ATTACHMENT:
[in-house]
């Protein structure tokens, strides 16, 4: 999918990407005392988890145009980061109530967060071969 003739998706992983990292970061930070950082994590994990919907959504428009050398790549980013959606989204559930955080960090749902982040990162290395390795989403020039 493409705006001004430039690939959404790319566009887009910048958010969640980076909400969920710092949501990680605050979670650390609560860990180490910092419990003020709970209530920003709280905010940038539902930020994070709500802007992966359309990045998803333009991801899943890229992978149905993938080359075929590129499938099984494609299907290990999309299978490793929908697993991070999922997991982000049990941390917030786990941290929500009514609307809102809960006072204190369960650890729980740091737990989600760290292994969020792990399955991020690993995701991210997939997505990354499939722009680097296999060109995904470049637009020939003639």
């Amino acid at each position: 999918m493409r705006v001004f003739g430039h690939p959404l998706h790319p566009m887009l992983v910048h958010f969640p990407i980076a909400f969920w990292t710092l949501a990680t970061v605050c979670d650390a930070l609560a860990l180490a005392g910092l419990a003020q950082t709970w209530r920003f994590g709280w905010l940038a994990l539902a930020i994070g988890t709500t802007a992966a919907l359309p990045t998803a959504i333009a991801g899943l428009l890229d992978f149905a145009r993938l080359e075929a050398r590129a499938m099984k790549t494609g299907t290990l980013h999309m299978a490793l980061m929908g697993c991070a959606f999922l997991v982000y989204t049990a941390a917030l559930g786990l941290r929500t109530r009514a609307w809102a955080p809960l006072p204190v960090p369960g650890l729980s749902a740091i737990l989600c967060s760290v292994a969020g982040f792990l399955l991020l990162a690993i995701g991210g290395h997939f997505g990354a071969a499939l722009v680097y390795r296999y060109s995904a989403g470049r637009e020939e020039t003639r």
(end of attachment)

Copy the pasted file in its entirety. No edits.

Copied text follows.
[in-house]
């Protein structure tokens, strides 16, 4: 999918990407005392988890145009980061109530967060071969 003739998706992983990292970061930070950082994590994990919907959504428009050398790549980013959606989204559930955080960090749902982040990162290395390795989403020039 493409705006001004430039690939959404790319566009887009910048958010969640980076909400969920710092949501990680605050979670650390609560860990180490910092419990003020709970209530920003709280905010940038539902930020994070709500802007992966359309990045998803333009991801899943890229992978149905993938080359075929590129499938099984494609299907290990999309299978490793929908697993991070999922997991982000049990941390917030786990941290929500009514609307809102809960006072204190369960650890729980740091737990989600760290292994969020792990399955991020690993995701991210997939997505990354499939722009680097296999060109995904470049637009020939003639």
């Amino acid at each position: 999918m493409r705006v001004f003739g430039h690939p959404l998706h790319p566009m887009l992983v910048h958010f969640p990407i980076a909400f969920w990292t710092l949501a990680t970061v605050c979670d650390a930070l609560a860990l180490a005392g910092l419990a003020q950082t709970w209530r920003f994590g709280w905010l940038a994990l539902a930020i994070g988890t709500t802007a992966a919907l359309p990045t998803a959504i333009a991801g899943l428009l890229d992978f149905a145009r993938l080359e075929a050398r590129a499938m099984k790549t494609g299907t290990l980013h999309m299978a490793l980061m929908g697993c991070a959606f999922l997991v982000y989204t049990a941390a917030l559930g786990l941290r929500t109530r009514a609307w809102a955080p809960l006072p204190v960090p369960g650890l729980s749902a740091i737990l989600c967060s760290v292994a969020g982040f792990l399955l991020l990162a690993i995701g991210g290395h997939f997505g990354a071969a499939l722009v680097y390795r296999y060109s995904a989403g470049r637009e020939e020039t003639r």